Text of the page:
Schwartz shouted over the loud applause that followed the girl’s comment. It was a rhetorical question, he said.

“I’m not retarded,” the girl yelled.

“Rhetorical,” the crowd offered.

“Rhetorical, retarded,” the girl said. “I don’t appreciate you coming at me like that because I really want to know.”

“Well I won’t make her [Fishman] answer the question,” Schwartz said.

Following a few more angry questions, Schwartz opened the floor for comments.

Rickke Mananzala, a well-dressed young man who is the campaign coordinator for FIERCE, a community activist group representing gay and lesbian youth, thanked Schwartz and spoke articulately about FIERCE’s proposal to keep the park open until 4 am. This would reduce congestion on Christopher St., he said, because then there would not be an outflow of people leaving at the same time.

After his comment the crowd cheered with prolonged abandon.

Other kids came forward to offer comments about how the Hudson River Park was one of the few places in the city in which they felt safe.

Schwartz invited community residents to speak.

Dave Poster, president of the Christopher Street Patrol, walked to the front of the room, unfolded a piece of paper and read a comment about how residents vehemently rejected the proposal to keep the park open until 4 a.m.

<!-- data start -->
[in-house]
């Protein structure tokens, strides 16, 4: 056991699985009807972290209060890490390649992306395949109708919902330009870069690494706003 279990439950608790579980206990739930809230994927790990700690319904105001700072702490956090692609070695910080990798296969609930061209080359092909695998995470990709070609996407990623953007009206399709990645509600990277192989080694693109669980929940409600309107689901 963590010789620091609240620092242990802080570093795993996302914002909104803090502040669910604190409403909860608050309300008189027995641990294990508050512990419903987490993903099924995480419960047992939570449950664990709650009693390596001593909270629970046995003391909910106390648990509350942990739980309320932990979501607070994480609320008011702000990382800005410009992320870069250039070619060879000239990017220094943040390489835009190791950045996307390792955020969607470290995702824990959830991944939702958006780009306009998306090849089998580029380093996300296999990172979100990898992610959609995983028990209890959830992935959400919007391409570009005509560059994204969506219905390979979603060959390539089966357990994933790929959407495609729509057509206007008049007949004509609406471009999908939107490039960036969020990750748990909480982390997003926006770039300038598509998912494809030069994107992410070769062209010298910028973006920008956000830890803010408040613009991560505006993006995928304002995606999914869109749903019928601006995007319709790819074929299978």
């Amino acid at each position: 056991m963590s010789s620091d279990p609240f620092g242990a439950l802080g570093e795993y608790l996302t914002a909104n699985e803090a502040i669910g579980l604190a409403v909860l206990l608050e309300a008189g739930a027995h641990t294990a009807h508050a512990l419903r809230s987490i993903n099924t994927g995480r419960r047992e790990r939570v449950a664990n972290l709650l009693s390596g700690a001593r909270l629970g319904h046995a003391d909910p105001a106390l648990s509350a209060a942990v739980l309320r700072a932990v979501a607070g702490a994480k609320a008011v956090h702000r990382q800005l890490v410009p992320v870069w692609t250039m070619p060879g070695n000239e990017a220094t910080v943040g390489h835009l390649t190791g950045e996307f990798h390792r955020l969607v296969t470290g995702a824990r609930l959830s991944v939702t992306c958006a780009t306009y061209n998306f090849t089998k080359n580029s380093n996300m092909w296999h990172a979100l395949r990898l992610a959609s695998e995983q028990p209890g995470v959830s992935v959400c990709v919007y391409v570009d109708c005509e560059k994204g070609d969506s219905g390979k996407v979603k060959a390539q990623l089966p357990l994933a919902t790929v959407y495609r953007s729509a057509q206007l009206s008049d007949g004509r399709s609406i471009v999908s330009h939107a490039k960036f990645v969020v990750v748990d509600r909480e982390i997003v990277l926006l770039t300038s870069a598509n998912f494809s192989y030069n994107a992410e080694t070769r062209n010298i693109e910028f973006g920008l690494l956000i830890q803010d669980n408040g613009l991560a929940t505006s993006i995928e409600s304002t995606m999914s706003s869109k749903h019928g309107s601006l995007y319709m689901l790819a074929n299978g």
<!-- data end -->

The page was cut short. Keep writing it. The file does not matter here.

“That would just make it worse,” he said. “We still support the barricades.”

Next Karla Mayol stepped forward. Her voice shook with emotion as she introduced herself as a community resident with a young child.

“You say you want a safe place,” Mayol said, looking over at Mananzala. “Well, I want a safe place too. Last month my husband and I were mugged on Christopher St. He was cut with a razor.”

The room hushed a little as Mayol told her story. She said that she’d seen a 15-year-old boy on the back steps of her neighbor’s house about to have anal sex with a 43-year-old man. Things like this should not happen in broad daylight, she said. She wanted a safe place to raise her son. Her best friend was mugged —

“People get mugged everywhere,” someone called.

“Let her finish,” the crowd yelled.

After the comments, the meeting ended in a tentative ceasefire. Schwartz said another C.B. 2 Parks and Waterfront Committee meeting would be held on Dec. 6 to further discuss the issue and, potentially, to vote on Fishman’s proposal.